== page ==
- Young adults may have impairment-related work expenses; that is, expenses for an item or service that directly enables a person to work and that the person necessarily incurs because of an impairment(s). We deduct impairment-related work expenses from a person’s wages or self-employment income before we determine whether the wages or self-employment income constitute SGA.
2. Volunteer Service Young adults with disabilities may participate in government-sponsored programs for volunteer activity, such as AmeriCorps VISTA. We do not count as earnings payments a person receives from some of these programs.
3. Unsuccessful Work Attempts Some people have brief periods of work with earnings at the SGA level. We will consider the possibility that a brief period of work was an unsuccessful work attempt when we are determining whether the work was SGA. If a period of work is an unsuccessful work attempt, we will not consider that work to be SGA when we determine if the young adult is under a disability. However, as we noted in section III.A, covered wages or self-employment income from an unsuccessful work attempt may provide work credits that establish disability insured status under title II.
The ruling also deals with younger individuals at Step 5 of the sequential evaluation process: ability to adjust to “other work.” Generally, younger individuals have the most difficulty proving disability:
2. When a young adult has only exertional (strength) limitations and has an RFC and vocational factors that match the criteria of a rule in the Medical-Vocational Guidelines in appendix 2 of subpart P of the Regulations No. 4 (grid rules), the grid rules always direct a decision of ”˜’not disabled” for young adults.
Fortunately, it is a rare case that only results in exertional limitations. And the rule acknowledges that non-exertional limitations (from limitations on the use of the hands and arms, to bending and stopped, and even an inability to work a 40 hour week) can erode the job base and allow an individual to be found disabled.
For cases with non-exertional limitations due to mental impairments (including psychological, developmental, and cognitive), the ruling is instructive in that it indicates the criteria Social Security should most focus on:
c. If a young adult has a substantial loss of one or more of the basic mental demands of competitive, remunerative, unskilled work, the occupational base will be significantly eroded, despite vocational factors that we would ordinarily consider favorable (for example, young age, college education, and skilled work experience). The basic mental demands of competitive, remunerative, unskilled work include the abilities to:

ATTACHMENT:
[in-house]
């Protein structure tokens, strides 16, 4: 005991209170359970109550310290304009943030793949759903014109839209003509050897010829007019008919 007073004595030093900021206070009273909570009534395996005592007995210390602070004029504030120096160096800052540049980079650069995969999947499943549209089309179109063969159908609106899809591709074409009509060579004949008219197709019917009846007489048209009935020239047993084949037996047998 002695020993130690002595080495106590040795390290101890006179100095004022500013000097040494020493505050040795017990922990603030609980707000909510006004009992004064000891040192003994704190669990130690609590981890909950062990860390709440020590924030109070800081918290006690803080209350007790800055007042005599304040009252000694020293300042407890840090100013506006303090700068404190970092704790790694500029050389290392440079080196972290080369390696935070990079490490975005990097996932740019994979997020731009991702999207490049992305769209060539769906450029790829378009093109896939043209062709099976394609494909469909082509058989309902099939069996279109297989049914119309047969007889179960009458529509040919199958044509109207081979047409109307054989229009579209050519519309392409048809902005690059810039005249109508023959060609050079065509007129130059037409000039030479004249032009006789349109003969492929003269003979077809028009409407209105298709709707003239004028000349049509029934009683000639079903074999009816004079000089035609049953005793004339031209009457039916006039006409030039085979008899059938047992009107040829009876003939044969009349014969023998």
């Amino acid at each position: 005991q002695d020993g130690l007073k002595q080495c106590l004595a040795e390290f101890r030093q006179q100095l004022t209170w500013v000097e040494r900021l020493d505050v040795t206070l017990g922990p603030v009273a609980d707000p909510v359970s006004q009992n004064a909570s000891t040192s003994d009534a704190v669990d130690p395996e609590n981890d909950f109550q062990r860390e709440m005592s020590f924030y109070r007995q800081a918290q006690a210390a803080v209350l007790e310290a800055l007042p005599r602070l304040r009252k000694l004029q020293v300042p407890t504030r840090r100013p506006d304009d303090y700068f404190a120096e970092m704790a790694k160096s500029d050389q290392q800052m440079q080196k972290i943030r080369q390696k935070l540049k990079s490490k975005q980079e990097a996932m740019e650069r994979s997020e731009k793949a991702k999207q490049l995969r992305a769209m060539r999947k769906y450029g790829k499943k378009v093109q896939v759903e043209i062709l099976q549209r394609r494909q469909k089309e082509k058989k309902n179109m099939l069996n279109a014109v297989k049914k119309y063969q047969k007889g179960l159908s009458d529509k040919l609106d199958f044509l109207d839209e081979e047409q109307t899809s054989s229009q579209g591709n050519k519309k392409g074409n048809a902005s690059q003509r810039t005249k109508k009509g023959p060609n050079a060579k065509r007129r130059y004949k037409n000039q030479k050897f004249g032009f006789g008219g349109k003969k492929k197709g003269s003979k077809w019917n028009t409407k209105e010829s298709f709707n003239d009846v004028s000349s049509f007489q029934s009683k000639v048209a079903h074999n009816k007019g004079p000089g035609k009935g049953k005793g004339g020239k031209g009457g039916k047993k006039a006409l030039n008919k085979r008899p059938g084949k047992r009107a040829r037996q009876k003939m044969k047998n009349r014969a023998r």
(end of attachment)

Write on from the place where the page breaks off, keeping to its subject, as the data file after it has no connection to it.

- Understand, remember, and carry out instructions;
- Make simple work-related judgments typically required for unskilled work;
- Respond appropriately to supervision, coworkers, and work situations; and
- Deal with changes in a routine work setting.
Of course, this is not a complete list of possible limitations. However, it is interesting to see what Social Security recommends that its adjudicators focus on.
The ruling also reminds Social Security that since younger individuals are more likely to be coming fresh from school (high school or college), they are more likely to be able to step into skilled jobs.
d. Adjudicators must remember that young adults are more likely to have recent educational experience that provides for direct entry into skilled work; some will also have vocational experiences (see section C. above) that provide them with skills they can use in skilled or semiskilled work.
One adjustment consideration with skilled work is how much has the the industry changed since the skills were acquired. The more the tools and techniques have changed, the greater the adjustment required. For example: the skills acquired in a business assistant program 20 years ago are dated and would likely result is some adjustment to work in today’s office. However, a recent graduate would have minimal adjustment. The greater the adjustment, the less likely the individual is actually able to perform the duties required.
The ruling reminds Social Security not to rule out skilled work as the basis of a possible denial (even without no prior job experience) due to recent training, internships and/or job placement.
Also valuable is the discussion of evaluating inconsistencies in the evidence. One example is the possibility of a “good day” during a consultative examination:
5. An apparent inconsistency is not always a true inconsistency. For example, the record for a young adult with attention-deficit/hyperactivity disorder may include good, longitudinal evidence of hyperactivity at home, in the classroom, and on work experience placements in the classroom, but show a lack of hyperactivity during a consultative examination (CE). The observations during the CE may represent a ”˜’good” day, rather than the overall level of functioning or the effect of an unusual setting. In this case, there would be only a normal variation in functioning at the time of the CE.
Thanks to David Traver for bringing the ruling to my attention.
Photo by Patty Maher